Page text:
Intellectual Property

Poetry to Pinying

Intellectual Property

Patent: OU has patents pending on the Pinying transliteration method and letter blocks.

Trademark: OU can protect the Pinying name and logo through trademarks, and establish Pinying as the industry standard in this emerging field.

Copyright: OU can copyright the Pinying software code, any associated textbooks, manuals, or teaching materials, the instances of the application, and the web presence.

Know-How: OU possesses knowledge on using and engaging with the Pinying method, teaching the method, and transferring understanding of Pinying. Professor Jonathan Stalling is the creator and foremost expert in this technique, and the university hopes to leverage and scale his knowledge through teaching and digital platforms to improve cultural interactions, understanding, and acceptance.


Photograph of Pinying app demonstration

Professor Stalling demonstrating Pinying’s web application.

The mission of the University of Oklahoma is to stimulate research and creative activity, and to share these compelling discoveries on a global scale. The products that result from university breakthroughs and the associated intellectual property are what propel inventions from beyond the on-campus laboratory to having actual, life-changing impact. Companies looking to commercialize an OU innovation and bring its influence worldwide require a competitive advantage that is offered through intellectual property protections.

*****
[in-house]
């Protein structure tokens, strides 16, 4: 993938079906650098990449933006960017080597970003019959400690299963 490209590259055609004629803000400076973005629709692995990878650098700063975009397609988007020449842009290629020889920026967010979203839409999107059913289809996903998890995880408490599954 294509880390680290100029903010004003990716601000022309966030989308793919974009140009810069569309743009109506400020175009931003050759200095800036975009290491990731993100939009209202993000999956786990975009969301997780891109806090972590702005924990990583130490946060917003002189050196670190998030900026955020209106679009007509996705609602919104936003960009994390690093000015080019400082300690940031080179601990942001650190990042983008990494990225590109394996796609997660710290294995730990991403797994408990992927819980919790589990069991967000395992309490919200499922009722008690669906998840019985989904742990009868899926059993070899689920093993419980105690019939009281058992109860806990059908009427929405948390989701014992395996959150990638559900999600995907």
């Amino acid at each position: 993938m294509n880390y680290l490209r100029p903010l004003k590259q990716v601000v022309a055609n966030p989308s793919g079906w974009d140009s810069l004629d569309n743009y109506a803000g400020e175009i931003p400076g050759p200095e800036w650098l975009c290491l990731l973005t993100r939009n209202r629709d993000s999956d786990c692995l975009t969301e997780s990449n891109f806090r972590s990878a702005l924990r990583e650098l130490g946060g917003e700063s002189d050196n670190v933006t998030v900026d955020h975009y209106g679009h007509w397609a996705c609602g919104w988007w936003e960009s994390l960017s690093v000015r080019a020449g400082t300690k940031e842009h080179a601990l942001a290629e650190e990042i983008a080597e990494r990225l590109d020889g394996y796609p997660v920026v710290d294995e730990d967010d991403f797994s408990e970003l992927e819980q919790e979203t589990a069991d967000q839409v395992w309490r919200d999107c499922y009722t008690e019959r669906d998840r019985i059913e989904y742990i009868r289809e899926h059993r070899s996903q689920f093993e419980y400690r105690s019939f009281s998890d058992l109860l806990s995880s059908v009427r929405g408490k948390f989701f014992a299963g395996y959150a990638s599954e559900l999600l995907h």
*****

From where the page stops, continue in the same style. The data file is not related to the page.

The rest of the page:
Poetry and Process

The growth of Pinying from idea to its commercialized form was a lengthy journey. What began as poetry in the 1990s built to an opera in 2010. The following year, the opera inspired the creation of physical English rime tables modeled on the Chinese versions from the Song Dynasty. Finally, in 2016, Pinying moved from the stage and tabletop to the digital world with the creation and public release of digital software and a mobile app. 

iPhone screenshot

Photograph of opera performance

Performance of Professor Stalling’s opera, Yíngēlìshī, Yunnan, China, 2010.